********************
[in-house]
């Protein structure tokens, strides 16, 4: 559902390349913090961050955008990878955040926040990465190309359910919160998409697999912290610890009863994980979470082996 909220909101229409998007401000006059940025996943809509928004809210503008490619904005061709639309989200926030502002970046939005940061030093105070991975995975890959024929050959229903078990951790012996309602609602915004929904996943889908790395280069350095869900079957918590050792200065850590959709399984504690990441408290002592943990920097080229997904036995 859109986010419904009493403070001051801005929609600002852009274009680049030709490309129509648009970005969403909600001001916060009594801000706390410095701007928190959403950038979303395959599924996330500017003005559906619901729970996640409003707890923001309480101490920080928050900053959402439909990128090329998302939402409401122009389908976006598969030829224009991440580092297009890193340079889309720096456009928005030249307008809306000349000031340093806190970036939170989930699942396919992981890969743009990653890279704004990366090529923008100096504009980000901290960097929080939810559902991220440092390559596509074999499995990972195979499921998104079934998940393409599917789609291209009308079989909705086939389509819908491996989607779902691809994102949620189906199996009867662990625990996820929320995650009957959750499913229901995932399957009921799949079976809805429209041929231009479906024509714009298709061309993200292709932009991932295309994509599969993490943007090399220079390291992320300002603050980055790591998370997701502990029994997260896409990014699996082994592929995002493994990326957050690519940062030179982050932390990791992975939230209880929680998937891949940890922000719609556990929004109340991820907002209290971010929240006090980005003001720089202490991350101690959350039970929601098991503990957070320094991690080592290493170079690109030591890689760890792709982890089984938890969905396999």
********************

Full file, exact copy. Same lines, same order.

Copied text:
[in-house]
């Protein structure tokens, strides 16, 4: 559902390349913090961050955008990878955040926040990465190309359910919160998409697999912290610890009863994980979470082996 909220909101229409998007401000006059940025996943809509928004809210503008490619904005061709639309989200926030502002970046939005940061030093105070991975995975890959024929050959229903078990951790012996309602609602915004929904996943889908790395280069350095869900079957918590050792200065850590959709399984504690990441408290002592943990920097080229997904036995 859109986010419904009493403070001051801005929609600002852009274009680049030709490309129509648009970005969403909600001001916060009594801000706390410095701007928190959403950038979303395959599924996330500017003005559906619901729970996640409003707890923001309480101490920080928050900053959402439909990128090329998302939402409401122009389908976006598969030829224009991440580092297009890193340079889309720096456009928005030249307008809306000349000031340093806190970036939170989930699942396919992981890969743009990653890279704004990366090529923008100096504009980000901290960097929080939810559902991220440092390559596509074999499995990972195979499921998104079934998940393409599917789609291209009308079989909705086939389509819908491996989607779902691809994102949620189906199996009867662990625990996820929320995650009957959750499913229901995932399957009921799949079976809805429209041929231009479906024509714009298709061309993200292709932009991932295309994509599969993490943007090399220079390291992320300002603050980055790591998370997701502990029994997260896409990014699996082994592929995002493994990326957050690519940062030179982050932390990791992975939230209880929680998937891949940890922000719609556990929004109340991820907002209290971010929240006090980005003001720089202490991350101690959350039970929601098991503990957070320094991690080592290493170079690109030591890689760890792709982890089984938890969905396999």